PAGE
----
“It’s been 27 years,” said Chandler, reflecting on her run as the theater’s artistic director, “but it’s time for new people and new energy. And I’m thrilled about all this new energy that’s happening.”
Chandler will not, however, be fading away. She’ll direct “The Train Driver” in November, and will remain on the theater’s board of directors. She said that at rehearsals for “8 Tens,” actors and directors were “jumping off the walls with excitement about being back to work. And I’ve talked to people all over the country who submit plays to us, and they’re saying, ‘Thank you for opening your theater again.’”
Ceglio is a familiar face and name to Santa Cruz theater audiences, most notably for his work at Cabrillo Stage, where he was as an actor, director and choreographer for nearly 15 years. This marks the first time he’s taking the reigns of a theater company, and this year’s “8 Tens” marks a kind of leadership transition as he works with Chandler in steering the company forward. The productions after “8 Tens” represents Ceglio’s initiative to put his stamp on Actors’ Theatre’s mission and aesthetic. He said that Chandler gave him the go-ahead to make changes to the season’s schedule once he took over the artistic director position.
“I hit the ground running with Wilma,” said Ceglio, “and really dug down deep on what Actors’ Theatre was really all about for her. We had a lot of late night one-on-ones, just really picking her brain and her heart on what this company means from her perspective. And from that I kind of crafted the rest of the season, which was not only to support what this company means to Wilma, but also to expand upon the foundation that she and Bonnie (Ronzio) put down.”
The first of the productions, “Milkcrate Monologues,” is the work of actor and writer Ron Johnson, and is slated to debut at Actors’ Theatre in May. It’s a series of monologues from the viewpoint of an African American man growing up in the 1980s and ’90s, embracing the rhythms and thematic concerns of hip-hop.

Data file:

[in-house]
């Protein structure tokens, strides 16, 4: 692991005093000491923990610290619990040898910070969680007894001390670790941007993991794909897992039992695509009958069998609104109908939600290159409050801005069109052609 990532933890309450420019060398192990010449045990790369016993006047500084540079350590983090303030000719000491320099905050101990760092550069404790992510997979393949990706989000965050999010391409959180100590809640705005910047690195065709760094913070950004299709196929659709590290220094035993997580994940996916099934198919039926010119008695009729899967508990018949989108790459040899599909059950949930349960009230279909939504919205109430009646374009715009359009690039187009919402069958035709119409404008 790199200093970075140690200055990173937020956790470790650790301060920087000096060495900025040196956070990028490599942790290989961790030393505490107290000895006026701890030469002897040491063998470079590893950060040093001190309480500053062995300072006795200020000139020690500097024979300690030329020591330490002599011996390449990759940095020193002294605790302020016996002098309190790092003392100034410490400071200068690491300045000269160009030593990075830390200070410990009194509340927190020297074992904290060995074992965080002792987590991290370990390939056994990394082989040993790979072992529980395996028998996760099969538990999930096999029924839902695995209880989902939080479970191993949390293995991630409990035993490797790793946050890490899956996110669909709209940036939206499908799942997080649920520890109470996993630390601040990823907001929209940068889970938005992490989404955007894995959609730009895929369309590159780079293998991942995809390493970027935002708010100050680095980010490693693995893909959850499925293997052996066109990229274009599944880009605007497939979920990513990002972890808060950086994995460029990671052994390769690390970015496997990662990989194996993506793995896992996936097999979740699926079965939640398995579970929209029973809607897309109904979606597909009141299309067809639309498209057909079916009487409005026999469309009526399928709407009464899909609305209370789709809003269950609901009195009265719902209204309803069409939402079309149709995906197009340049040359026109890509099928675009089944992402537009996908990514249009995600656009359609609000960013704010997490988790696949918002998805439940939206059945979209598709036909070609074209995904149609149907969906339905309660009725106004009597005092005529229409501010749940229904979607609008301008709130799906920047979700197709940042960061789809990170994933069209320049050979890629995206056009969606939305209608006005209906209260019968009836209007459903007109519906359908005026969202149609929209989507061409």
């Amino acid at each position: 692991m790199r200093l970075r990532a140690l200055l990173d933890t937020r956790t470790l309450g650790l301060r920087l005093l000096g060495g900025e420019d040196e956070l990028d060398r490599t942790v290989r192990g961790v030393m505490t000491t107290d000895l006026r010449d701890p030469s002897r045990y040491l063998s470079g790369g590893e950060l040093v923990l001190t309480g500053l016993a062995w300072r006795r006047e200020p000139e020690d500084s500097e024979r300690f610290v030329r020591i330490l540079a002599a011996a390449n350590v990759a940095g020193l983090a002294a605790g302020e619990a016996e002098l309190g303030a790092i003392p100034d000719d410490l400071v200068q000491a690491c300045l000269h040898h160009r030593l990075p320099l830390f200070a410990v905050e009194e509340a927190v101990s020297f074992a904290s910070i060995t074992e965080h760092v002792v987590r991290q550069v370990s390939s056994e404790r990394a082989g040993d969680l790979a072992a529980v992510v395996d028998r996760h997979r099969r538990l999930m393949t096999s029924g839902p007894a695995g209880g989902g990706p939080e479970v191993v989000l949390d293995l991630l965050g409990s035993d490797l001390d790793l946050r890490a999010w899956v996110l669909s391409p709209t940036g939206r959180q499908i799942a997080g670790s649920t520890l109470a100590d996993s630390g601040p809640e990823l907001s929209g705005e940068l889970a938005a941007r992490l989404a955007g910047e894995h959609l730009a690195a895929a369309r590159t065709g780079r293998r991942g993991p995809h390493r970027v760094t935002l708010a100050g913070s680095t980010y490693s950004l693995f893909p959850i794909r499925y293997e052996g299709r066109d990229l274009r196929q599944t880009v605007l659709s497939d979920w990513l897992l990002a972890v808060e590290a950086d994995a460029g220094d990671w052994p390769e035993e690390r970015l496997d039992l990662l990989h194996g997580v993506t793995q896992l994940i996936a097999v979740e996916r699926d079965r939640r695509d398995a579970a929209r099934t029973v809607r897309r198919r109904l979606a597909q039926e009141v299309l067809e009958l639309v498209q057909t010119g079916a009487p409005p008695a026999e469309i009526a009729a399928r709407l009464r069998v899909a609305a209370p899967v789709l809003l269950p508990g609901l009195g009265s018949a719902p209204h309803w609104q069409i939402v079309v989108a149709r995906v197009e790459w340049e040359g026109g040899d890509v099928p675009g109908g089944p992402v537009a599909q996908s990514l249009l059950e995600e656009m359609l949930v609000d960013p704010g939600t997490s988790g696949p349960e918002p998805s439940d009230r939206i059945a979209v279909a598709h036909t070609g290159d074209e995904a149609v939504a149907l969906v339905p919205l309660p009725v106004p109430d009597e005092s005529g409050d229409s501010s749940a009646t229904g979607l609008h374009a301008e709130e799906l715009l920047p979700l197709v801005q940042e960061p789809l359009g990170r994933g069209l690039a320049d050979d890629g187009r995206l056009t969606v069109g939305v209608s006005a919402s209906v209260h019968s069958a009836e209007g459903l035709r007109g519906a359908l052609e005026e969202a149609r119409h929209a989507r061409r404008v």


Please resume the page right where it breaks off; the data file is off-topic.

“It’s a fusion of hip-hop verse, with this very classical theatre arts kind of storytelling that focuses on a lot of relevant topics nowadays,” said Ceglio, who co-producing a production of the play in 2019 in Los Angeles. “We had people from all walks of life and different ages who were really able to connect with the piece. And that’s something that’s really important to me, to bring worlds together right now.”
Ceglio is also going to plant a stake for Actors’ Theatre in the summer, a time of year when the company is usually dark with theater audiences distracted by the big summer seasons at Santa Cruz Shakespeare and Cabrillo Stage. As a kind of counterprogramming, Ceglio aims to stage a couple of weekends featuring stripped-down productions of new plays, each with an audience Q&A after the show.
“We’re going to be looking to the audience to give us some feedback and offer that up to our playwrights and our composers,” he said. “And we’re doing so at a very affordable cost. These these two pieces in the summertime, they’re going to be donation admission only. So if all you got is $5 in your pocket and you want to see a new piece of theater, that is to specifically go to supporting the playwrights and the actors of that piece.”
For the latest on Actors’ Theatre and details on its upcoming season, visit its website.